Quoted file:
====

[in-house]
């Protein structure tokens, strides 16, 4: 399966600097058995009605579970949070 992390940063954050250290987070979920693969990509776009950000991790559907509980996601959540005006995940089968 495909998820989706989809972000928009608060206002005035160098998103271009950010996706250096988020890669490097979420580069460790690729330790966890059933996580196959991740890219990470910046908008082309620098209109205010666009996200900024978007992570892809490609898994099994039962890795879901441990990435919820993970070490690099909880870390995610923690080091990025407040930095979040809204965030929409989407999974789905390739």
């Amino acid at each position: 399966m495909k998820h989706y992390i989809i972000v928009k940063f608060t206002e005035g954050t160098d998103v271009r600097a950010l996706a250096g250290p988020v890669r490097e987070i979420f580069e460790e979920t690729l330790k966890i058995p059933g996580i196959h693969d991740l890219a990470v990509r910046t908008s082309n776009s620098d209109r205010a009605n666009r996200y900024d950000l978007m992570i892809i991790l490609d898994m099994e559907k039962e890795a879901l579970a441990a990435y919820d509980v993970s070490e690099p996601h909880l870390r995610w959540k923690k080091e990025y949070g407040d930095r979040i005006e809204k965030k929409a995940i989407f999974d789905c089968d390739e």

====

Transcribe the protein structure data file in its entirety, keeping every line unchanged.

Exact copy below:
[in-house]
């Protein structure tokens, strides 16, 4: 399966600097058995009605579970949070 992390940063954050250290987070979920693969990509776009950000991790559907509980996601959540005006995940089968 495909998820989706989809972000928009608060206002005035160098998103271009950010996706250096988020890669490097979420580069460790690729330790966890059933996580196959991740890219990470910046908008082309620098209109205010666009996200900024978007992570892809490609898994099994039962890795879901441990990435919820993970070490690099909880870390995610923690080091990025407040930095979040809204965030929409989407999974789905390739």
């Amino acid at each position: 399966m495909k998820h989706y992390i989809i972000v928009k940063f608060t206002e005035g954050t160098d998103v271009r600097a950010l996706a250096g250290p988020v890669r490097e987070i979420f580069e460790e979920t690729l330790k966890i058995p059933g996580i196959h693969d991740l890219a990470v990509r910046t908008s082309n776009s620098d209109r205010a009605n666009r996200y900024d950000l978007m992570i892809i991790l490609d898994m099994e559907k039962e890795a879901l579970a441990a990435y919820d509980v993970s070490e690099p996601h909880l870390r995610w959540k923690k080091e990025y949070g407040d930095r979040i005006e809204k965030k929409a995940i989407f999974d789905c089968d390739e």